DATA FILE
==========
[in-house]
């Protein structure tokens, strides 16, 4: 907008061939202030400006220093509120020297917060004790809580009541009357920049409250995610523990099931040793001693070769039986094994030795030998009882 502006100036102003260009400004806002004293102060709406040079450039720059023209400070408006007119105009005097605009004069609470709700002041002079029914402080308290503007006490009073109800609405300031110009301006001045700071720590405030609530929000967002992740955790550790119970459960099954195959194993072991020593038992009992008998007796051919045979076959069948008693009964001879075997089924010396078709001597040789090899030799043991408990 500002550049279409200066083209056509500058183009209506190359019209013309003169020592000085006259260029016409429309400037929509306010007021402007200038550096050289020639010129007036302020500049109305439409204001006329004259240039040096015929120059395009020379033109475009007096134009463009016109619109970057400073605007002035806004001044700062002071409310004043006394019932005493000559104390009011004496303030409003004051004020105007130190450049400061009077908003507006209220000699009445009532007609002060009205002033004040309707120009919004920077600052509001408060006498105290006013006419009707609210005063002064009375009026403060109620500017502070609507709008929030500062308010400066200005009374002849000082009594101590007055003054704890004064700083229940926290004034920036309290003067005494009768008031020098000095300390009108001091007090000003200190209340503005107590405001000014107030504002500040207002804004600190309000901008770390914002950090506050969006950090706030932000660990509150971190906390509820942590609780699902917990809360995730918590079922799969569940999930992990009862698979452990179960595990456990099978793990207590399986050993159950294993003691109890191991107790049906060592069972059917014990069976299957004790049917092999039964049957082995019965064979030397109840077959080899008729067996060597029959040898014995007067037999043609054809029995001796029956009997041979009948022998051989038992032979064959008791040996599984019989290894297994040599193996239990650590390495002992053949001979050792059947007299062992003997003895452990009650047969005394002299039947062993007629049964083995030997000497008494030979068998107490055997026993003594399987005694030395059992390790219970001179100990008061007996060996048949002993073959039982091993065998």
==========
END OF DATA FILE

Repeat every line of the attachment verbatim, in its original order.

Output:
[in-house]
């Protein structure tokens, strides 16, 4: 907008061939202030400006220093509120020297917060004790809580009541009357920049409250995610523990099931040793001693070769039986094994030795030998009882 502006100036102003260009400004806002004293102060709406040079450039720059023209400070408006007119105009005097605009004069609470709700002041002079029914402080308290503007006490009073109800609405300031110009301006001045700071720590405030609530929000967002992740955790550790119970459960099954195959194993072991020593038992009992008998007796051919045979076959069948008693009964001879075997089924010396078709001597040789090899030799043991408990 500002550049279409200066083209056509500058183009209506190359019209013309003169020592000085006259260029016409429309400037929509306010007021402007200038550096050289020639010129007036302020500049109305439409204001006329004259240039040096015929120059395009020379033109475009007096134009463009016109619109970057400073605007002035806004001044700062002071409310004043006394019932005493000559104390009011004496303030409003004051004020105007130190450049400061009077908003507006209220000699009445009532007609002060009205002033004040309707120009919004920077600052509001408060006498105290006013006419009707609210005063002064009375009026403060109620500017502070609507709008929030500062308010400066200005009374002849000082009594101590007055003054704890004064700083229940926290004034920036309290003067005494009768008031020098000095300390009108001091007090000003200190209340503005107590405001000014107030504002500040207002804004600190309000901008770390914002950090506050969006950090706030932000660990509150971190906390509820942590609780699902917990809360995730918590079922799969569940999930992990009862698979452990179960595990456990099978793990207590399986050993159950294993003691109890191991107790049906060592069972059917014990069976299957004790049917092999039964049957082995019965064979030397109840077959080899008729067996060597029959040898014995007067037999043609054809029995001796029956009997041979009948022998051989038992032979064959008791040996599984019989290894297994040599193996239990650590390495002992053949001979050792059947007299062992003997003895452990009650047969005394002299039947062993007629049964083995030997000497008494030979068998107490055997026993003594399987005694030395059992390790219970001179100990008061007996060996048949002993073959039982091993065998």